On moss-covered rocks, moistened by the glistening spray blowing from the Yosemite waterfalls, we find these beautiful plants, covering the stones with a brilliant, many-colored carpet. The flowers are stars of brightest gold, about half an inch across and delicately scented, and form flat-topped clusters, three or four inches across.
The upper part of the stalk, which is about six inches tall, and the upper leaves are delicate bluish-green, but both stem and leaves shade to vivid scarlet at the base. Spreading out on the ground from the base of the stem in all directions are numerous little runners, each bearing at the end a small rosette of thick, blue-green leaves, forming a beautiful contrast to the vivid color of flowers and stems. The leaves and runners are very brittle and break off at a touch.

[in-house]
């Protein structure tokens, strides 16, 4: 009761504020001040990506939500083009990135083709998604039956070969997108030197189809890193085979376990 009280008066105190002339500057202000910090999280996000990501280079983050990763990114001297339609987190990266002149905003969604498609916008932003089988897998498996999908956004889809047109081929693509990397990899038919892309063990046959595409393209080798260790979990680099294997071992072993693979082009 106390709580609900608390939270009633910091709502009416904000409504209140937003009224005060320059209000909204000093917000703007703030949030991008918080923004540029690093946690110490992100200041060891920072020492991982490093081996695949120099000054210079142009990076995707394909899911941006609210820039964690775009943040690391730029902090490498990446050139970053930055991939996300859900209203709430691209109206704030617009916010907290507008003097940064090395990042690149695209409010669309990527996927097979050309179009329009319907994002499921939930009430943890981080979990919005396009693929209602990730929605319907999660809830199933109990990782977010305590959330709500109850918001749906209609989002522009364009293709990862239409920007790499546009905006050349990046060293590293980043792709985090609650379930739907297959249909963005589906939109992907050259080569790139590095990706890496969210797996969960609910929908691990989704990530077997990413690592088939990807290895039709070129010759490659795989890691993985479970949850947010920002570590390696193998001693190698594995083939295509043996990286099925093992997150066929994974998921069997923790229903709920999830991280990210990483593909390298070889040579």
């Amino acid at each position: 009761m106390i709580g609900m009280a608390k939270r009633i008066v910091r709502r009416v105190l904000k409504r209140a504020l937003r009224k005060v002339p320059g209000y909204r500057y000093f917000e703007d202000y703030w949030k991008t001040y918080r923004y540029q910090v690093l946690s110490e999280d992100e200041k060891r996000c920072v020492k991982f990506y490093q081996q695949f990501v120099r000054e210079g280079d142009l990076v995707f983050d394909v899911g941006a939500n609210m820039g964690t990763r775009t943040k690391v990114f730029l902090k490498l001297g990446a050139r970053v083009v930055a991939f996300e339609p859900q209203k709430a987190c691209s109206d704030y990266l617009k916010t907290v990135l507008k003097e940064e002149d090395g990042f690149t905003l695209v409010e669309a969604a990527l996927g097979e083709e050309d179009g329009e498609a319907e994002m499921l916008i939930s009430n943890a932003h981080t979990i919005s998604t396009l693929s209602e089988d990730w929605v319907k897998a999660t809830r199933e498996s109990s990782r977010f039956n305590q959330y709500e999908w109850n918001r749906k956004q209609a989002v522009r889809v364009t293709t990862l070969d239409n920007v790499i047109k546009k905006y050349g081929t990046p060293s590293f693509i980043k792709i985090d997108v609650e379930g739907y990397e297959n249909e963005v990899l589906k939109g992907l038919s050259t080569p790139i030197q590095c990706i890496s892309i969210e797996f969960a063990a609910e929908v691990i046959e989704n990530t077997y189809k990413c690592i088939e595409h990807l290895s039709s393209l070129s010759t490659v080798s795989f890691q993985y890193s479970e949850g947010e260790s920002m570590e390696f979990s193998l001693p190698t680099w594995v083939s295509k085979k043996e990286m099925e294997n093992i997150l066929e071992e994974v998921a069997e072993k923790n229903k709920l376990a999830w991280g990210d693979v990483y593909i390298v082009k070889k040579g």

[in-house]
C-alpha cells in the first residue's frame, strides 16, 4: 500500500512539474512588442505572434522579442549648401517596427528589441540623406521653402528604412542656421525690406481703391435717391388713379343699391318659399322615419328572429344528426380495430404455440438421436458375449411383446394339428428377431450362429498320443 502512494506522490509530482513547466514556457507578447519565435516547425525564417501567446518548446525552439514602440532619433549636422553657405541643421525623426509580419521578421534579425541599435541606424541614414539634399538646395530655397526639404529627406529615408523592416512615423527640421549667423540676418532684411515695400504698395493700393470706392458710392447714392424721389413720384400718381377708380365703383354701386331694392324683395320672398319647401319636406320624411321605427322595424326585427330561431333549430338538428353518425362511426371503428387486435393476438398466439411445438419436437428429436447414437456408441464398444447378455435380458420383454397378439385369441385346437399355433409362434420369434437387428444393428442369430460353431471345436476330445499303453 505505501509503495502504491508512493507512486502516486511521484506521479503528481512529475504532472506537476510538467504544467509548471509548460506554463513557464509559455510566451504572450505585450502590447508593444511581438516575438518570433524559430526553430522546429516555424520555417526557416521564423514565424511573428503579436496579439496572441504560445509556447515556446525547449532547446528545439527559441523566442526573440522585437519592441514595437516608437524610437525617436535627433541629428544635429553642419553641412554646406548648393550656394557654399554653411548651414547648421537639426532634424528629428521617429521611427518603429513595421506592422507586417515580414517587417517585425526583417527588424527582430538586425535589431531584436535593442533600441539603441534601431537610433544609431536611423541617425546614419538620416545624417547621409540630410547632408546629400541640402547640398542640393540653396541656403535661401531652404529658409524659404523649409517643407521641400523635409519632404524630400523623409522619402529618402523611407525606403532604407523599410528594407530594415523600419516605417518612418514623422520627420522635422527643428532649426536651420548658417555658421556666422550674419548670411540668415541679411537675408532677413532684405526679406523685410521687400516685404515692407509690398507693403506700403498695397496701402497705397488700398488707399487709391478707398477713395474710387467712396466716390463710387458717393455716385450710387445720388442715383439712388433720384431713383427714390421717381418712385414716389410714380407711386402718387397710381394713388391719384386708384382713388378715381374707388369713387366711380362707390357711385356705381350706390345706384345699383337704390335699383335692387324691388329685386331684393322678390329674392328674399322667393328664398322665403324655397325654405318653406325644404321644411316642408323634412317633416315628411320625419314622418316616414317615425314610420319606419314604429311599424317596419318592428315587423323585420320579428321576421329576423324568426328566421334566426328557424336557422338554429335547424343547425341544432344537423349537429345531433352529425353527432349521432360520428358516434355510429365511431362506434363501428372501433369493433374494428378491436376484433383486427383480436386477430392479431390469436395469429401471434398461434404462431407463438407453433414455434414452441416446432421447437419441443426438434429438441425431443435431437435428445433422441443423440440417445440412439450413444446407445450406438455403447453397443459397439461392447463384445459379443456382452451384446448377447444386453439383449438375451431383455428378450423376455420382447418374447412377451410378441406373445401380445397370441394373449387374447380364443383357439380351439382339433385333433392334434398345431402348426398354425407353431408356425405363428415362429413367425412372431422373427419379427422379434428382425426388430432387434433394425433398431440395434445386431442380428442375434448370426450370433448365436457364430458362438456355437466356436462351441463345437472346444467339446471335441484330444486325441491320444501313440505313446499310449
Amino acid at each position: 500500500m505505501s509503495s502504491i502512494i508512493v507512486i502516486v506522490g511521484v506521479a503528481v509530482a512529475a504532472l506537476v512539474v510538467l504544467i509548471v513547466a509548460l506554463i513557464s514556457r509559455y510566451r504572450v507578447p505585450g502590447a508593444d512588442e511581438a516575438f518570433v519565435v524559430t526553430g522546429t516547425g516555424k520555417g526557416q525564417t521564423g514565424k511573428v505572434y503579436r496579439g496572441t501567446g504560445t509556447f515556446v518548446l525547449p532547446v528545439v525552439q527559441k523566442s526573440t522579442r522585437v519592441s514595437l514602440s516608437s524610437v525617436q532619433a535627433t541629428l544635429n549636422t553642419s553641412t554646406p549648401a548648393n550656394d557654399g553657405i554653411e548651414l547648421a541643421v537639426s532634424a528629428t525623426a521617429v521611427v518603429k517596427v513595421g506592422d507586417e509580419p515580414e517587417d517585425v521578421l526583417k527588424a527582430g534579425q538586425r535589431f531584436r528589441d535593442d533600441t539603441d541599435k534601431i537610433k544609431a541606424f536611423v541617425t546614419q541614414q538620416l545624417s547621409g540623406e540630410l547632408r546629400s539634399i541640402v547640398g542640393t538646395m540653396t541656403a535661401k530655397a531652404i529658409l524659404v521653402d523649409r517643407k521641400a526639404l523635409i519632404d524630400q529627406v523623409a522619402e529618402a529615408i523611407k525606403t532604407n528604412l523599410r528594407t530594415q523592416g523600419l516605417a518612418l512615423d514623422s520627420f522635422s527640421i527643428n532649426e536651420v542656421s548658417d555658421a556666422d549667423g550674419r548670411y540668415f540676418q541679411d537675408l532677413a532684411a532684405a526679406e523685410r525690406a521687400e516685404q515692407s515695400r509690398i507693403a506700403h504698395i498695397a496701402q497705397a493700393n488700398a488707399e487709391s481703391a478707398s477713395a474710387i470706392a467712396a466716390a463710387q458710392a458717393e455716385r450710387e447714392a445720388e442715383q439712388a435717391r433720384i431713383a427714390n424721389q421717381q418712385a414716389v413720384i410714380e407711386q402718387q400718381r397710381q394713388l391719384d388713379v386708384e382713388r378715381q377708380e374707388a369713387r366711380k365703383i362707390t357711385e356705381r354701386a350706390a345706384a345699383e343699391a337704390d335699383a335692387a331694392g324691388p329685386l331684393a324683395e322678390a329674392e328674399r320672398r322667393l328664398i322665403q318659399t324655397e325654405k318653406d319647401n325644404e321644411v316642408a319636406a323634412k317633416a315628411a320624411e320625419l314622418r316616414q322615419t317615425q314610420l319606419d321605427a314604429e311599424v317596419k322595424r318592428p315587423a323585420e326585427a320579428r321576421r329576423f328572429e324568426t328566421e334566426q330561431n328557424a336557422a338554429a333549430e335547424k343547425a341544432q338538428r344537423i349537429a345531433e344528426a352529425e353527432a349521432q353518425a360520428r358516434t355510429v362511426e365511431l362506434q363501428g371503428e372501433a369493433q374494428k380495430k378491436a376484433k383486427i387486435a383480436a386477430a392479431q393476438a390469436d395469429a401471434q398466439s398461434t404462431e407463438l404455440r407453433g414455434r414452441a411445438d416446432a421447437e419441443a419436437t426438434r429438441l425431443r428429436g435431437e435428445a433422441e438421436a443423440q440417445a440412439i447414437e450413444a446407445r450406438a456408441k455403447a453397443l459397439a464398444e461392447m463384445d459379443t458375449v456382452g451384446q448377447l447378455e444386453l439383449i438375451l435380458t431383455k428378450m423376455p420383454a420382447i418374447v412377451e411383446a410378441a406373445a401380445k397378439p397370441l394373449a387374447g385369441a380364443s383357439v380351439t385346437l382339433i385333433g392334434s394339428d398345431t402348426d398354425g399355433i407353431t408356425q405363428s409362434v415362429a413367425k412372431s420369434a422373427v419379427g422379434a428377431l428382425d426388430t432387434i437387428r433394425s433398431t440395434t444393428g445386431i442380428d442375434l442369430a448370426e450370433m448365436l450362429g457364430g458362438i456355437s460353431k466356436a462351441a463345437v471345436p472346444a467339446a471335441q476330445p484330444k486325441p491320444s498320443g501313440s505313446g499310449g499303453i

Yosemite Stonecrop-Sedum Yosemitense. ORPINE FAMILY. Crassulaceae.
There are several kinds of Dudleya; perennials, very thick and fleshy; root-leaves in a conspicuous rosette, stem-leaves mostly bract-like, usually with a broad, clasping base; flowers mostly yellow or reddish; calyx conspicuous, with five lobes; petals united at base; stamens ten. Most of these plants grow in the South, often on rocks, in such shallow soil, that they would die in dry weather, except that the juicy leaves retain their moisture for a long time and nourish the plant. They resemble Sedum in appearance, but as the petals are more or less united the flowers are not starlike. The Indians make poultices out of the leaves.